Beneath green canopies of towering trees, vivid colors flash by on outstretched wings, while underfoot, a small green tree frog leaps onto a large leaf. In the distance, a chimpanzee reaches for a fruit hanging above his head. This is a tropical forest, rich with life and teeming with biodiversity.
While covering only about 6% of the Earth’s surface, tropical forests support more than 80% of the world’s documented species. And these ecosystems are one of the oldest on the planet. Yet human development and a changing climate threaten the forests’ ability to function properly.
To protect and restore tropical rainforests, Arizona State University researchers joined a study led by Oxford University to uncover critical information about the forests and their ability to respond to the impacts of climate change.
The study looked at functional diversity, or the range of functional traits that an ecosystem needs to operate. In the study, published May 16 in Nature Ecology and Evolution, the team of researchers mapped out the functional diversity of forests. The findings demonstrate that drier forests are less functionally diverse, meaning that they may be less resilient in the face of increasing droughts.
“For thousands of trees distributed all across the tropics, we collected information of certain characteristics that allow them to respond to changes in the environment, such as increasing droughts, which we call ‘functional traits,'” said Jesús Aguirre-Gutiérrez, lead author of the study and senior researcher with the Environmental Change Institute at the University of Oxford. “Using this information, we built models to understand if and how the diversity of functional traits increases the resilience of forests to climate change.”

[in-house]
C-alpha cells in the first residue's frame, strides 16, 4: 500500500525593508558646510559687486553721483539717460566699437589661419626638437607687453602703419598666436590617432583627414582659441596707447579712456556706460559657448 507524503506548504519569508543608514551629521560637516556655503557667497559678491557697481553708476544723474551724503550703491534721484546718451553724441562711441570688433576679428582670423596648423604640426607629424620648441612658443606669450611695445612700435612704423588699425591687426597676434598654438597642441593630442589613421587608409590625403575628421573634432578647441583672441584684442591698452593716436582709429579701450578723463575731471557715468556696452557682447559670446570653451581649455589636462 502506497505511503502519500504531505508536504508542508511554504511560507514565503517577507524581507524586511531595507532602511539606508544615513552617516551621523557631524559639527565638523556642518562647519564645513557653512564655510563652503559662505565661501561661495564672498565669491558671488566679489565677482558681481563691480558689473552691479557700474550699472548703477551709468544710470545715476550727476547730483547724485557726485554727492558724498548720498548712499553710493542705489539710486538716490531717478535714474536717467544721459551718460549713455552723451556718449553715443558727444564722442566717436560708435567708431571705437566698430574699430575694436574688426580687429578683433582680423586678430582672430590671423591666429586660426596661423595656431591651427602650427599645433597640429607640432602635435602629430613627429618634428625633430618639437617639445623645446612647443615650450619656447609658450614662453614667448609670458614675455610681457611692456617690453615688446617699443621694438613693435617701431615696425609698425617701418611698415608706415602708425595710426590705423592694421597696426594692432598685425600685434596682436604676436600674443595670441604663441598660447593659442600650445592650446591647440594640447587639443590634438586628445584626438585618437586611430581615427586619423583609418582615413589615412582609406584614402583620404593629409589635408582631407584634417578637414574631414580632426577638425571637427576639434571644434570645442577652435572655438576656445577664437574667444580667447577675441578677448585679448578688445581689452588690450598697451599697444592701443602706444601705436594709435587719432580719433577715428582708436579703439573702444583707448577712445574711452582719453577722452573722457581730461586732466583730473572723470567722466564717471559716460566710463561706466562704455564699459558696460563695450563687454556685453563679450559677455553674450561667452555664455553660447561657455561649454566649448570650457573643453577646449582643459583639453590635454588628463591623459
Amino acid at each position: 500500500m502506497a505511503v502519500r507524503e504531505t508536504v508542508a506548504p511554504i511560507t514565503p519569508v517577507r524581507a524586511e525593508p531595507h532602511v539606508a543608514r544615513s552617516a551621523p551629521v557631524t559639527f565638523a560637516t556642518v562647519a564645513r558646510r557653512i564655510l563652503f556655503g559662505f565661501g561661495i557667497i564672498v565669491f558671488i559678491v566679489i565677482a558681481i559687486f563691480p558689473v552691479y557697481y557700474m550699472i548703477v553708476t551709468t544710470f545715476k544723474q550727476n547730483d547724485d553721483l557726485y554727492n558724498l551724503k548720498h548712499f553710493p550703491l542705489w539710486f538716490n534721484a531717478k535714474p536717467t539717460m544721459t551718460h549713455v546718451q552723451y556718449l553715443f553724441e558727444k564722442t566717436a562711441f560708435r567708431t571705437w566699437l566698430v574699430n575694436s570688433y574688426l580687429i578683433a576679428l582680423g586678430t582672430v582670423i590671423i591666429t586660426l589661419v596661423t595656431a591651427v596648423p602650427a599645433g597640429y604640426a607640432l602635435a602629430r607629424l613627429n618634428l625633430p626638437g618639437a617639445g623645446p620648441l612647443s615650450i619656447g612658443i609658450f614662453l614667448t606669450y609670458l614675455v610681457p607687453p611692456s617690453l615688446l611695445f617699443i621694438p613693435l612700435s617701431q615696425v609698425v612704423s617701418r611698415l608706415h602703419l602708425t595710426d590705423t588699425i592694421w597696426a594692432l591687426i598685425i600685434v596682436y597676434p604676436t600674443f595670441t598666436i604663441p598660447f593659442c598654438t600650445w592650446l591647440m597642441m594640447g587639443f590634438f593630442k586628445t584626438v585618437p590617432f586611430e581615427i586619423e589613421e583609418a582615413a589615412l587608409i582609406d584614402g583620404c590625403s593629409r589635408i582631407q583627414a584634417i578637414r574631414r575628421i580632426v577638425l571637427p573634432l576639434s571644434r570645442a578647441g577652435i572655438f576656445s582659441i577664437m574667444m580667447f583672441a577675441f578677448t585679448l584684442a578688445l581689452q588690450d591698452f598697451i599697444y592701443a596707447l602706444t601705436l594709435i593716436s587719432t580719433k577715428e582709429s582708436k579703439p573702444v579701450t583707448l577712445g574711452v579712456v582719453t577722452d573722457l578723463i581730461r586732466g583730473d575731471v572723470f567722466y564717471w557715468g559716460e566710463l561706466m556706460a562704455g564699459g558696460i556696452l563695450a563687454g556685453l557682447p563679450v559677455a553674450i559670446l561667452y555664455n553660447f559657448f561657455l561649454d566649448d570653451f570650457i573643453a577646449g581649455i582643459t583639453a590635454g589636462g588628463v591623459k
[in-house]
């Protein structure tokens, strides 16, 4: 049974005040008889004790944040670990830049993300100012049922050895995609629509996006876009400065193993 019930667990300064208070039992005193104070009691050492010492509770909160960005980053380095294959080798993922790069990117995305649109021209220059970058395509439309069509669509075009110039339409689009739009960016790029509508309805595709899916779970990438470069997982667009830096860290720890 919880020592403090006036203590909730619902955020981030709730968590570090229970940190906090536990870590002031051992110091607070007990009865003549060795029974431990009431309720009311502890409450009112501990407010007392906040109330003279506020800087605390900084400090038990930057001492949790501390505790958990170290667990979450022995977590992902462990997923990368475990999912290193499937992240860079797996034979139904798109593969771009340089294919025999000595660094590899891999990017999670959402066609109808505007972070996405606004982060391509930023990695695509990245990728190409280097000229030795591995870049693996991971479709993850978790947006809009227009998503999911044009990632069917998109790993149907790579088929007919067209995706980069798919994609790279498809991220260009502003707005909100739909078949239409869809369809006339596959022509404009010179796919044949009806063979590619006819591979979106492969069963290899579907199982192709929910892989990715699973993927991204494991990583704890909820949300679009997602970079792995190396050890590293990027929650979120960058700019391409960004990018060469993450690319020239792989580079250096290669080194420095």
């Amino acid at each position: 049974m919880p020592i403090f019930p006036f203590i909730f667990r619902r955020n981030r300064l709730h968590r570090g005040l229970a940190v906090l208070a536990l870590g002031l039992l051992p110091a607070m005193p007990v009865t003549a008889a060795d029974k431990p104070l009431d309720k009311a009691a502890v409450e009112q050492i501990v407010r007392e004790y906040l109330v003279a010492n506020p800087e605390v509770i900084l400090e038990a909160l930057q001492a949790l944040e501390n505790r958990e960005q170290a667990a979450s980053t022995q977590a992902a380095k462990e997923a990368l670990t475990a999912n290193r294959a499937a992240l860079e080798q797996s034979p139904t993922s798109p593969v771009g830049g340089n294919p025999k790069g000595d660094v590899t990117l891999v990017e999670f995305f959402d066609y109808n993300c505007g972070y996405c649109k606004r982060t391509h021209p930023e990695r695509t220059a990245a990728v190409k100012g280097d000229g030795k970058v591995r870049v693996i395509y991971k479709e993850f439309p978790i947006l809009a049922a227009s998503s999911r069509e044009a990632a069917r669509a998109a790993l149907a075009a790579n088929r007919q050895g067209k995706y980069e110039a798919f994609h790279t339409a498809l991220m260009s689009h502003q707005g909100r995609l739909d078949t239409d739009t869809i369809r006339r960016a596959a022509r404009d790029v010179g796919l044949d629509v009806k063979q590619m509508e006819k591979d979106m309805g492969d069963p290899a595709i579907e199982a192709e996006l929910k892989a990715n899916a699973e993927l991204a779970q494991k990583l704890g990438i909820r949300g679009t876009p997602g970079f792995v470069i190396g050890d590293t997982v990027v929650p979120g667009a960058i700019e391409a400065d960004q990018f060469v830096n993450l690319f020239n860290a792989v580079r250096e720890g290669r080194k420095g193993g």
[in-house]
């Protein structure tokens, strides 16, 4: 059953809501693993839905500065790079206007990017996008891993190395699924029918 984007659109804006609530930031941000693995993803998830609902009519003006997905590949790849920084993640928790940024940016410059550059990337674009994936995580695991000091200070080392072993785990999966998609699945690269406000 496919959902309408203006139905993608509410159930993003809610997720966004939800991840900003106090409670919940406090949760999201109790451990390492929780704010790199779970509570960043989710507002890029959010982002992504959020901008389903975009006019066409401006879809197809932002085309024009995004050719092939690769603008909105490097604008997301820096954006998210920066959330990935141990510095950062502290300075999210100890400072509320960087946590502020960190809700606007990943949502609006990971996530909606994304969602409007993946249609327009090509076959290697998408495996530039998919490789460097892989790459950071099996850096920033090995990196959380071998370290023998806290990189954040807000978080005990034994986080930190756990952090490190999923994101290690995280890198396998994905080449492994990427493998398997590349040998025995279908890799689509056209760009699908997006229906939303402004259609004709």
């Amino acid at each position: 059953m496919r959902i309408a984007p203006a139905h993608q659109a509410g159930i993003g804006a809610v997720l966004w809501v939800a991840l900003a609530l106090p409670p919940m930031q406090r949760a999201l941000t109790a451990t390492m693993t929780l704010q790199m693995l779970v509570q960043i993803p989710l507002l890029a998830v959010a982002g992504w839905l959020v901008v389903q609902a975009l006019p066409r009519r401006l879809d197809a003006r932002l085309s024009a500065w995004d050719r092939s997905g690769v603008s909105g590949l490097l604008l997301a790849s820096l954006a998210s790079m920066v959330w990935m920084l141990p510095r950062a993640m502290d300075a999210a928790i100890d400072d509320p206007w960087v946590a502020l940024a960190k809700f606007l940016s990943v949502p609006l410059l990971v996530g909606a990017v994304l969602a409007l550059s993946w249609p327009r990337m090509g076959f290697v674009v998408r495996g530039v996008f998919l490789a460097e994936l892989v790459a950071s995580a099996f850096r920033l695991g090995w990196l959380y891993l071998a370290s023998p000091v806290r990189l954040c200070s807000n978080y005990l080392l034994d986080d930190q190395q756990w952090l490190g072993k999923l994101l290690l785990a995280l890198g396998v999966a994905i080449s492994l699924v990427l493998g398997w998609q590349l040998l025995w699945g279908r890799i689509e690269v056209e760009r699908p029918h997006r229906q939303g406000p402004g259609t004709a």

Spanning 74 sites and four continents, the team used local climate data for the past 50 years combined with data on 16 different plant traits sampled from 2,461 individual trees. This combination of data allowed the team to gain a big picture view of the forest changes, specifically how the forests’ responses to climate change differ based on the dryness of the ecosystem. Overall, drier tropical forests are less functionally diverse and more functionally redundant — many species perform the same roles.
“This research informs conservation efforts by identifying regions more susceptible to climate change, allowing managers and policymakers to take more targeted and educated action,” said Greg Asner, co-author of the study and director of the Center for Global Discovery and Conservation Science. “We must discover where and how to invest for long term ecosystem resilience.”
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